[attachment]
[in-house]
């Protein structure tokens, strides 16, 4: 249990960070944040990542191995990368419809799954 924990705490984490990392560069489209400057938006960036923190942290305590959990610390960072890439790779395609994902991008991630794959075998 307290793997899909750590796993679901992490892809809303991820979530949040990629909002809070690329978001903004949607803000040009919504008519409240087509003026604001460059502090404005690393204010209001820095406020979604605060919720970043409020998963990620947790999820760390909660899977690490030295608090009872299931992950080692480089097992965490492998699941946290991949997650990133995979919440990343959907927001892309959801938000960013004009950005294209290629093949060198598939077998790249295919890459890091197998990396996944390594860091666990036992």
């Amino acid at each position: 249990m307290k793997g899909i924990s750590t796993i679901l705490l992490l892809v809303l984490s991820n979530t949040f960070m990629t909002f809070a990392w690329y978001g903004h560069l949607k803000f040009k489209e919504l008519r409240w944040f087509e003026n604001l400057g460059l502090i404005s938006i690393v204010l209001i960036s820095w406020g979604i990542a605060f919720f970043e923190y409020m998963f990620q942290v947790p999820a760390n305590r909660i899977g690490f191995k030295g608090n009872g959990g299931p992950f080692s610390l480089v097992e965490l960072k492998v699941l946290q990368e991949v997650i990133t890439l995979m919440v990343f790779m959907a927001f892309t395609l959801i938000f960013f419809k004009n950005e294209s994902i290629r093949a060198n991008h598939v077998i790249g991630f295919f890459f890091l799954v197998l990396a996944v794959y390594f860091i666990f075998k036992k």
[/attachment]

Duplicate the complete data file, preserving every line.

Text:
[in-house]
């Protein structure tokens, strides 16, 4: 249990960070944040990542191995990368419809799954 924990705490984490990392560069489209400057938006960036923190942290305590959990610390960072890439790779395609994902991008991630794959075998 307290793997899909750590796993679901992490892809809303991820979530949040990629909002809070690329978001903004949607803000040009919504008519409240087509003026604001460059502090404005690393204010209001820095406020979604605060919720970043409020998963990620947790999820760390909660899977690490030295608090009872299931992950080692480089097992965490492998699941946290991949997650990133995979919440990343959907927001892309959801938000960013004009950005294209290629093949060198598939077998790249295919890459890091197998990396996944390594860091666990036992």
């Amino acid at each position: 249990m307290k793997g899909i924990s750590t796993i679901l705490l992490l892809v809303l984490s991820n979530t949040f960070m990629t909002f809070a990392w690329y978001g903004h560069l949607k803000f040009k489209e919504l008519r409240w944040f087509e003026n604001l400057g460059l502090i404005s938006i690393v204010l209001i960036s820095w406020g979604i990542a605060f919720f970043e923190y409020m998963f990620q942290v947790p999820a760390n305590r909660i899977g690490f191995k030295g608090n009872g959990g299931p992950f080692s610390l480089v097992e965490l960072k492998v699941l946290q990368e991949v997650i990133t890439l995979m919440v990343f790779m959907a927001f892309t395609l959801i938000f960013f419809k004009n950005e294209s994902i290629r093949a060198n991008h598939v077998i790249g991630f295919f890459f890091l799954v197998l990396a996944v794959y390594f860091i666990f075998k036992k």